Dun Yang (Anticancer Bioscience)

A syn­thet­ic lethal­i­ty play­er emerges in Chi­na, armed with lessons on un­drug­gable onco­gene from No­bel lau­re­ate's lab

As a long­time post­doc in the UCSF lab of Michael Bish­op — the No­bel lau­re­ate known, among oth­er things, for cloning the onco­gene MYC — Dun Yang knew the can­cer tar­get like an archer knows the bulls­eye.

“I al­ways talk about if we need­ed to nom­i­nate the most im­por­tant onco­gene […] that should be MYC,” he told End­points News. “The sec­ond one would be RAS. Be­cause more than 50% of hu­man can­cer over­ex­press MYC onco­gene.”

All those years of re­search al­so gave him in­ti­mate knowl­edge about the pit­falls of try­ing to de­vel­op can­cer ther­a­pies around the MYC pro­tein. The con­sen­sus had been that MYC, a tran­scrip­tion fac­tor, is un­drug­gable; even if you some­how man­age to hit it, the po­ten­tial ben­e­fit would like­ly be off­set by the po­ten­tial side ef­fects that come with block­ing its es­sen­tial phys­i­o­log­i­cal func­tions.

So in 2010 — just as PARP in­hibitors were gain­ing trac­tion — he and sev­er­al oth­er sci­en­tists in the lab pro­posed some­thing new.

Thad­deus Allen

“A lot of peo­ple have of course heard of (Bish­op),” said Thad­deus Allen, whose tenure as a re­search sci­en­tist at UCSF over­lapped with Yang’s. “But I think what peo­ple don’t re­al­ize is the last 10 to 15 years of re­search that went on in Mike Bish­op’s lab was re­al­ly fo­cused on syn­thet­ic lethal­i­ty and re­al­ly Dun Yang was at the cen­ter of that re­search that was go­ing on.”

In­stead of tar­get­ing MYC di­rect­ly, they tried go­ing af­ter a ki­nase that tu­mors over­ex­press­ing MYC tend to re­ly on, and showed in mice that the com­pound they test­ed could kill can­cer cells while spar­ing nor­mal ones.

Yang would even­tu­al­ly leave San Fran­cis­co to re­turn to his home­town of Cheng­du, Chi­na, to start a can­cer re­search in­sti­tute epony­mous with Bish­op and see if he can go big­ger with that idea.

Now, more than a decade af­ter pub­lish­ing that pa­per, he’s se­cured a to­tal of $21 mil­lion from pri­vate Chi­nese in­vestors to build a com­pa­ny that doesn’t just stand shoul­der to shoul­der with US syn­thet­ic lethal­i­ty play­ers like Re­pare, Ar­tios, Cyteir and Ideaya, but some­day grow up to be the Genen­tech of Chi­na.

An­ti­cancer Bio­science is the de­vel­op­ment and com­mer­cial­iza­tion arm of the J. Michael Bish­op In­sti­tute of Can­cer Re­search, Yang said, and the 50 em­ploy­ees tech­ni­cal­ly work for both en­ti­ties. The team is spread across Chi­na, the US, the UK and In­dia — where the CEO re­cruit­ed his med­i­c­i­nal chemists.

With two drugs, one of them in MYC, poised to com­plete IND-en­abling stud­ies this year and en­ter the clin­ic in 2022, the biotech is busy jug­gling a to­tal of five pre­clin­i­cal pipeline pro­grams, which they say span the ar­eas of tu­mor sup­pres­sor syn­thet­ic lethal­i­ty, poly­ploid cell syn­thet­ic lethal­i­ty, cen­tro­some am­pli­fi­ca­tion/declus­ter­ing ther­a­py and restora­tion of con­tact in­hi­bi­tion.

Jing Zhang

Build­ing nov­el screen­ings — led by VP Jing Zhang in the UK — that ze­ro in on the right vul­ner­a­bil­i­ties that can be tar­get­ed are core to An­ti­cancer’s ex­per­tise, said Allen, the com­pa­ny’s VP of trans­la­tion­al bi­ol­o­gy. In ad­di­tion to screen­ing on syn­thet­ic li­braries, An­ti­cancer is al­so keen on find­ing com­pounds from na­ture li­braries — col­lec­tions of plant sam­ples from a province that Yang said ac­counts for 60% of the plant di­ver­si­ty in the coun­try.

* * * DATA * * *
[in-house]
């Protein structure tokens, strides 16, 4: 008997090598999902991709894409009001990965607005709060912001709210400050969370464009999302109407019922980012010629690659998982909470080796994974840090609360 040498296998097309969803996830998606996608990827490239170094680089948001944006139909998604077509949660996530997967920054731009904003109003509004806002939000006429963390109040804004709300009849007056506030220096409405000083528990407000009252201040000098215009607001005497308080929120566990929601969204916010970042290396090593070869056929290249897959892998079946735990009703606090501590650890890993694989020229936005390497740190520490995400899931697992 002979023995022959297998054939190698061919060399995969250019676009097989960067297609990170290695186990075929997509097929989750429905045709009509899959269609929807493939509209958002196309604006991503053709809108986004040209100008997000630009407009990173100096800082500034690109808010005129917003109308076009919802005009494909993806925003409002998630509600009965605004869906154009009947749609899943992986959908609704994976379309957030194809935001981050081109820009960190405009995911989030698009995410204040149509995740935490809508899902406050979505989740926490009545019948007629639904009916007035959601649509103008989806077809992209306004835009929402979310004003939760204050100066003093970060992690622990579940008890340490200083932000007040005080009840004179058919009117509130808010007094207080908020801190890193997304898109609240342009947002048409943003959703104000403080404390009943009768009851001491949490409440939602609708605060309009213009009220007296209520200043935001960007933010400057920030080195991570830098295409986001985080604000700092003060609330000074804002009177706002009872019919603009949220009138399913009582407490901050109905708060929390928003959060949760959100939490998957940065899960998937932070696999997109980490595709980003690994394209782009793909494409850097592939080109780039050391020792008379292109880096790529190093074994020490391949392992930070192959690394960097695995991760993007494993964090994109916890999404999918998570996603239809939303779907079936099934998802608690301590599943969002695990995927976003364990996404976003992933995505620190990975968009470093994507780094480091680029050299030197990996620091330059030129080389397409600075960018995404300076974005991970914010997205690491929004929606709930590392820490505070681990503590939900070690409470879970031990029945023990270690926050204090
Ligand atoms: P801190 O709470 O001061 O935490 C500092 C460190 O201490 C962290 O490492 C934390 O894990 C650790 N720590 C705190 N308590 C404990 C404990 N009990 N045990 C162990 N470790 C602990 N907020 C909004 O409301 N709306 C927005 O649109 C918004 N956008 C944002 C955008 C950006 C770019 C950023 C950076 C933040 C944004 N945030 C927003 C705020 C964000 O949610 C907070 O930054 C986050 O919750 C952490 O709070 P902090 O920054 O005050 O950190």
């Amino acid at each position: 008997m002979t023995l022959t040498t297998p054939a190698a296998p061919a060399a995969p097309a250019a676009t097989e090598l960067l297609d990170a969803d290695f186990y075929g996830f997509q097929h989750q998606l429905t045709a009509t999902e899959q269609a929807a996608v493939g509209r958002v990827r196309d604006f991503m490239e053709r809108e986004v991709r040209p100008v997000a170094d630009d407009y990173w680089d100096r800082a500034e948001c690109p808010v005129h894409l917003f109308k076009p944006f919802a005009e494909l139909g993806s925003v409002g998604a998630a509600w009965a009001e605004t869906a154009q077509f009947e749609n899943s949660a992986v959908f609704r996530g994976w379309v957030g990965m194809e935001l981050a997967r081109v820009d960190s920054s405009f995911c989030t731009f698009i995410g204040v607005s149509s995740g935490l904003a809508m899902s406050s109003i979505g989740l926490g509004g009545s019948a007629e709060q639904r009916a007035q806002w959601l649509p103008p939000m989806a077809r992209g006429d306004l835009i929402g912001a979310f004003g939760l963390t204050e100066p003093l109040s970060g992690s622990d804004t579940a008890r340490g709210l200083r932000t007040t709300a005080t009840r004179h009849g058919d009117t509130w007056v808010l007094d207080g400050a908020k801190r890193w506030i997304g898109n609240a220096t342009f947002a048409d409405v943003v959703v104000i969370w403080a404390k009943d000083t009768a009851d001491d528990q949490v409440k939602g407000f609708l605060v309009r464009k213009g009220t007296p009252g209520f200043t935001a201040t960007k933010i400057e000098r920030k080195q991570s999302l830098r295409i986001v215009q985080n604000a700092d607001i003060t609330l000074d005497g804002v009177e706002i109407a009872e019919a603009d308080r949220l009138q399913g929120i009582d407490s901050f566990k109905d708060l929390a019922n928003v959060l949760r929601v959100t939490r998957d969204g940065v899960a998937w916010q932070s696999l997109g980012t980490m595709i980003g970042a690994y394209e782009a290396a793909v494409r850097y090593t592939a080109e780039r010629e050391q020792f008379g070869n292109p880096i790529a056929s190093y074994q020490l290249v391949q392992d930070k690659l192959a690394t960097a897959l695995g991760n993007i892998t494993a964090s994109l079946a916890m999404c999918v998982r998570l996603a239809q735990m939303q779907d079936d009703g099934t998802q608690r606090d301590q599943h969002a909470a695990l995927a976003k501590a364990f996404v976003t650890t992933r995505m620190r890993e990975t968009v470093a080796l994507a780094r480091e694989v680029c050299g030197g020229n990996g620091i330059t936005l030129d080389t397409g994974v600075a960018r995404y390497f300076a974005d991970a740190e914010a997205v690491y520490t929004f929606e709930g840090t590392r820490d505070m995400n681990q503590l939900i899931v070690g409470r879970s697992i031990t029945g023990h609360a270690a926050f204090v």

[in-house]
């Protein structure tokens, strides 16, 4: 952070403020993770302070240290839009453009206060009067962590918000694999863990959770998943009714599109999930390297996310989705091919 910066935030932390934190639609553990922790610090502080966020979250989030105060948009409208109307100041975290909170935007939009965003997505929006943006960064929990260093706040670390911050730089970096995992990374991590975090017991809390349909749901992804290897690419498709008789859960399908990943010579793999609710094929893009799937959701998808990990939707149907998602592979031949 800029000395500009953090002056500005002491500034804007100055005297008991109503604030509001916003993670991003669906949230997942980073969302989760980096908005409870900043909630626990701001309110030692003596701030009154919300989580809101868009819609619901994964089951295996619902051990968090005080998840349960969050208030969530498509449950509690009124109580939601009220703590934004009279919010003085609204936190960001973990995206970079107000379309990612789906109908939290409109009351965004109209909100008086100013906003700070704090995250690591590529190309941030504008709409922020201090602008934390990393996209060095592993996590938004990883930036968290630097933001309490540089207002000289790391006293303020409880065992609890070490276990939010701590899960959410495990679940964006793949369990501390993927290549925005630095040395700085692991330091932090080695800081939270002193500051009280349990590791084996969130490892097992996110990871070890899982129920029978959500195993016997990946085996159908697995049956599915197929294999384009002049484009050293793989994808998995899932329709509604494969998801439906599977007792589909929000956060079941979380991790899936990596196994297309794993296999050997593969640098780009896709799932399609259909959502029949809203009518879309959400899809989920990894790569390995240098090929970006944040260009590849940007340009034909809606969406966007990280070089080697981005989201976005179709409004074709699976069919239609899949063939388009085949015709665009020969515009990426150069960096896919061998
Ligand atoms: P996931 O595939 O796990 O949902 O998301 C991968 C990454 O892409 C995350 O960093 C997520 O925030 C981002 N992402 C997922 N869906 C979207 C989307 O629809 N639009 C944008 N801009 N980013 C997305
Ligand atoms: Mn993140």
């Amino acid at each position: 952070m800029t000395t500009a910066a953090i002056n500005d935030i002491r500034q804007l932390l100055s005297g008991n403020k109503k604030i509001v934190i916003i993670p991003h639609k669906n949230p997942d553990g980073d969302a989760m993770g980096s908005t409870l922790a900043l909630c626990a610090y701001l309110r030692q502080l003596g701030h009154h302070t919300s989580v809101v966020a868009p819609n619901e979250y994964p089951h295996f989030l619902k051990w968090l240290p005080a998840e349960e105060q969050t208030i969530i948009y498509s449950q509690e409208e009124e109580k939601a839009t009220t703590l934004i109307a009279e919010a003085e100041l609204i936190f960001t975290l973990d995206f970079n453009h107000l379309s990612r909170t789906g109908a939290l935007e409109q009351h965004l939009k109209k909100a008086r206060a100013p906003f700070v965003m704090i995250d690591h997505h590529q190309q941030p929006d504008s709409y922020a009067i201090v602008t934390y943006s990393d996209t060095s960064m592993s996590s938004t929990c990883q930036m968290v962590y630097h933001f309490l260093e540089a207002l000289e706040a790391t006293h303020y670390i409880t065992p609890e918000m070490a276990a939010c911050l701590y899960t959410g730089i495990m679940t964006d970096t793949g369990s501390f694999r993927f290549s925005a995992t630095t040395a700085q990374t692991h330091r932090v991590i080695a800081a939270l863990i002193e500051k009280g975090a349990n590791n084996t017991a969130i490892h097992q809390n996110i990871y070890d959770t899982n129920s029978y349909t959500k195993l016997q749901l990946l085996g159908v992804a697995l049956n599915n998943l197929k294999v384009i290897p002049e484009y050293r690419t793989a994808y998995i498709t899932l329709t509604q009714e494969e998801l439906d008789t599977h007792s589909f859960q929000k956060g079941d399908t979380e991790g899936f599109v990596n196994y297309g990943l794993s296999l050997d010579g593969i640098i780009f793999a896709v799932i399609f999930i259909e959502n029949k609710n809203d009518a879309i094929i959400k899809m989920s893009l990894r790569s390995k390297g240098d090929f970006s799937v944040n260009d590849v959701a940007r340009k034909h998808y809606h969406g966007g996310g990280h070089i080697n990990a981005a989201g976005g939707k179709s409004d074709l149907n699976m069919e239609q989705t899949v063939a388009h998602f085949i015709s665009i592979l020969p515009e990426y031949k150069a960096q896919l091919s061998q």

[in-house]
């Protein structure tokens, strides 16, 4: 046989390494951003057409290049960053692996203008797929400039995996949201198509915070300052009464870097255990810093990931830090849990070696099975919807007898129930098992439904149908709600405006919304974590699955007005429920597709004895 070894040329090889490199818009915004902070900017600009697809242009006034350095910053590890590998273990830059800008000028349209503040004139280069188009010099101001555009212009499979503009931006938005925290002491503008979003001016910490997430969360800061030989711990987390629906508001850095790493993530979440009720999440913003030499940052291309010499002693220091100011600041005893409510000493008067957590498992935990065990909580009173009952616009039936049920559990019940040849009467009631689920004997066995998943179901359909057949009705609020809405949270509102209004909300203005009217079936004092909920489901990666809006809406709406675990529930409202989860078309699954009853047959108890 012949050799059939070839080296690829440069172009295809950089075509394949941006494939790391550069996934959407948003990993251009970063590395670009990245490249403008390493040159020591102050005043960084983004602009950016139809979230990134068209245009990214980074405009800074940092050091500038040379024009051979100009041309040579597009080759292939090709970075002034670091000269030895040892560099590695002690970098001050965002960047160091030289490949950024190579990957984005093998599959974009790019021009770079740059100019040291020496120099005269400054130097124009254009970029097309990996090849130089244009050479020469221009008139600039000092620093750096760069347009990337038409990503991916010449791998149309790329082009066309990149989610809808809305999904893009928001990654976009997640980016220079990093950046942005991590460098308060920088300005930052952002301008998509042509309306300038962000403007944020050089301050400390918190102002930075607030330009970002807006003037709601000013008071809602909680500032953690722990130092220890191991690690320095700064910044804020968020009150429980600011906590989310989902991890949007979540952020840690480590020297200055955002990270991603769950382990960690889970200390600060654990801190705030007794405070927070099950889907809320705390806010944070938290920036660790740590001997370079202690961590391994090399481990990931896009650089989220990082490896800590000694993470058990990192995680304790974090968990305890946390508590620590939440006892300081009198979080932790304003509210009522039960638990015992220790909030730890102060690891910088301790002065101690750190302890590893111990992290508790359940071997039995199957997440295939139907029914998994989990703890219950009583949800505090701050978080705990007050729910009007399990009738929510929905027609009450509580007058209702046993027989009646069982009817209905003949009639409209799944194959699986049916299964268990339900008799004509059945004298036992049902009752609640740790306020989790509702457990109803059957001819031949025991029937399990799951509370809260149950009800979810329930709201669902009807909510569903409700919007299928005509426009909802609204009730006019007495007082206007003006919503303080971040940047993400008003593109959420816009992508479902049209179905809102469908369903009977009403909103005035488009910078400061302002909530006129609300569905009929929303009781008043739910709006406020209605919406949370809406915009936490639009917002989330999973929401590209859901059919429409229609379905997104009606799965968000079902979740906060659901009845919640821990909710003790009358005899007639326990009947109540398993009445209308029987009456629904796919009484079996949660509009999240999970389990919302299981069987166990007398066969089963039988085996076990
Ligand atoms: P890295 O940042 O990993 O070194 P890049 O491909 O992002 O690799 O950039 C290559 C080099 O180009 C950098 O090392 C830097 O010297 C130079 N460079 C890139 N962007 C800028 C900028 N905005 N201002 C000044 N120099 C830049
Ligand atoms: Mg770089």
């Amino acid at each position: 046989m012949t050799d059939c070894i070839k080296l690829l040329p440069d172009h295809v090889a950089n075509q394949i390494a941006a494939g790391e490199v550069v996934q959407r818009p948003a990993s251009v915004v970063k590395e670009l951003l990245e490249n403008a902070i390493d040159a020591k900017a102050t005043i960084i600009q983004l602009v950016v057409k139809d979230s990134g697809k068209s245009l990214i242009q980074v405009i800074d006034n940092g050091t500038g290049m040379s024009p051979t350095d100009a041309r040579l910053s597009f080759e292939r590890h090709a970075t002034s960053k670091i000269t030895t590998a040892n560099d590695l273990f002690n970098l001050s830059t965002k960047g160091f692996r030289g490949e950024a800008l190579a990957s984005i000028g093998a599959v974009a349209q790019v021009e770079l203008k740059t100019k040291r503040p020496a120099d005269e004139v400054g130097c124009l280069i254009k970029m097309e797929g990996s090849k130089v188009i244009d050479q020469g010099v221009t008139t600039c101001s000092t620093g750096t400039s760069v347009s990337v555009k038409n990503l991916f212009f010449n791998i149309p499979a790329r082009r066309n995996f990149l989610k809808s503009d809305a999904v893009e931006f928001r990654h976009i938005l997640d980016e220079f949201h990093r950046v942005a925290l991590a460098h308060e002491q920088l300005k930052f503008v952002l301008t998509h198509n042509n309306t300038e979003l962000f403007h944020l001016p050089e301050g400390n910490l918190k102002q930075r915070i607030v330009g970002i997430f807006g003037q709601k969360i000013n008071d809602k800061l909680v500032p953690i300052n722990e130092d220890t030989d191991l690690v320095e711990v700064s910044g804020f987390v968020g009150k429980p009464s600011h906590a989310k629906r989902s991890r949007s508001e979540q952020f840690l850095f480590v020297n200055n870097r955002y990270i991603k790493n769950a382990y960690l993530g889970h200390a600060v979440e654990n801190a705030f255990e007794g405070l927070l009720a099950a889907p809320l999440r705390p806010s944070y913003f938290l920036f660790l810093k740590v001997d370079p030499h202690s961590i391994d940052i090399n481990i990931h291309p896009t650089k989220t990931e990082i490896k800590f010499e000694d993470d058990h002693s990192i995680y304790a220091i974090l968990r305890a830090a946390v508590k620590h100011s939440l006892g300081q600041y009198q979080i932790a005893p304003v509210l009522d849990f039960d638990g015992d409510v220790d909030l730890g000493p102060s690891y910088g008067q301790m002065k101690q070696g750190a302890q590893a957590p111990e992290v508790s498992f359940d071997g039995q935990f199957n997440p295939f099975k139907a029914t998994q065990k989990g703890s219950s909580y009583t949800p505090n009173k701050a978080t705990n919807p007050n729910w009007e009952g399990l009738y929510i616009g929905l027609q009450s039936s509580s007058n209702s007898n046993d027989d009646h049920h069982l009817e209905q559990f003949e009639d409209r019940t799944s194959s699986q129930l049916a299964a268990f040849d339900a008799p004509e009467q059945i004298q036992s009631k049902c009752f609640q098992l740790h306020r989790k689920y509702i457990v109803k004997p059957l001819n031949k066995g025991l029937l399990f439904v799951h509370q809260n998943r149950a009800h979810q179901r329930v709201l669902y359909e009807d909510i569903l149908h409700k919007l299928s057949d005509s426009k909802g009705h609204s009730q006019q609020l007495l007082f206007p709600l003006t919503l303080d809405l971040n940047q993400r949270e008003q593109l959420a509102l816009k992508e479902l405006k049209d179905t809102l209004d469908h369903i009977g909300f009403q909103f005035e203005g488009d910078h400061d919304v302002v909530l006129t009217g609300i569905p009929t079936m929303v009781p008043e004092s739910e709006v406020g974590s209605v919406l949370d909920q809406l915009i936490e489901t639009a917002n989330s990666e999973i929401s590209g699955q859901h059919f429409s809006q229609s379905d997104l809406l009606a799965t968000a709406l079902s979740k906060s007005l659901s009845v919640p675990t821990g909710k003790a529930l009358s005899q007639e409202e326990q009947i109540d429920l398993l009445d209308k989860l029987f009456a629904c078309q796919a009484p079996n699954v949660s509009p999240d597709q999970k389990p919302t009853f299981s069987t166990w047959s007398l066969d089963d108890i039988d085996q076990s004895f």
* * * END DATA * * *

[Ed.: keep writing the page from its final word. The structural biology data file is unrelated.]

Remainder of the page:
“What’s new about our plat­form is we col­lect­ed from nov­el places,” added Allen, who’s al­so one of on­ly two staffers based in Cal­i­for­nia. “The com­pa­ny is in Cheng­du for a rea­son.”

“We have an un­matched nat­ur­al prod­ucts li­brary,” Yang wrote, “com­posed of over 17,500 crude ex­tracts, over 1,200 par­tial­ly pu­ri­fied frac­tions and around 2,500 pure nat­ur­al com­pounds. These sam­ples are made from over 2,600 plants, rep­re­sent­ing more than 1,500 plant species used in tra­di­tion­al Chi­nese med­i­cine.”

The DCT-OS: A Tech­nol­o­gy-first Op­er­at­ing Sys­tem - En­abling Clin­i­cal Tri­als

As technology-enabled clinical research becomes the new normal, an integrated decentralized clinical trial operating system can ensure quality, deliver consistency and improve the patient experience.

The increasing availability of COVID-19 vaccines has many of us looking forward to a time when everyday things return to a state of normal. Schools and teachers are returning to classrooms, offices and small businesses are reopening, and there’s a palpable sense of optimism that the often-awkward adjustments we’ve all made personally and professionally in the last year are behind us, never to return. In the world of clinical research, however, some pandemic-necessitated adjustments are proving to be more than emergency stopgap measures to ensure trial continuity — and numerous decentralized clinical trial (DCT) tools and methodologies employed within the last year are likely here to stay as part of biopharma’s new normal.

Onno van de Stolpe, Galapagos CEO (Thierry Roge/Belga Mag/AFP via Getty Images)

Gala­pa­gos chops in­to their pipeline, drop­ping core fields and re­or­ga­niz­ing R&D as the BD team hunts for some­thing 'trans­for­ma­tive'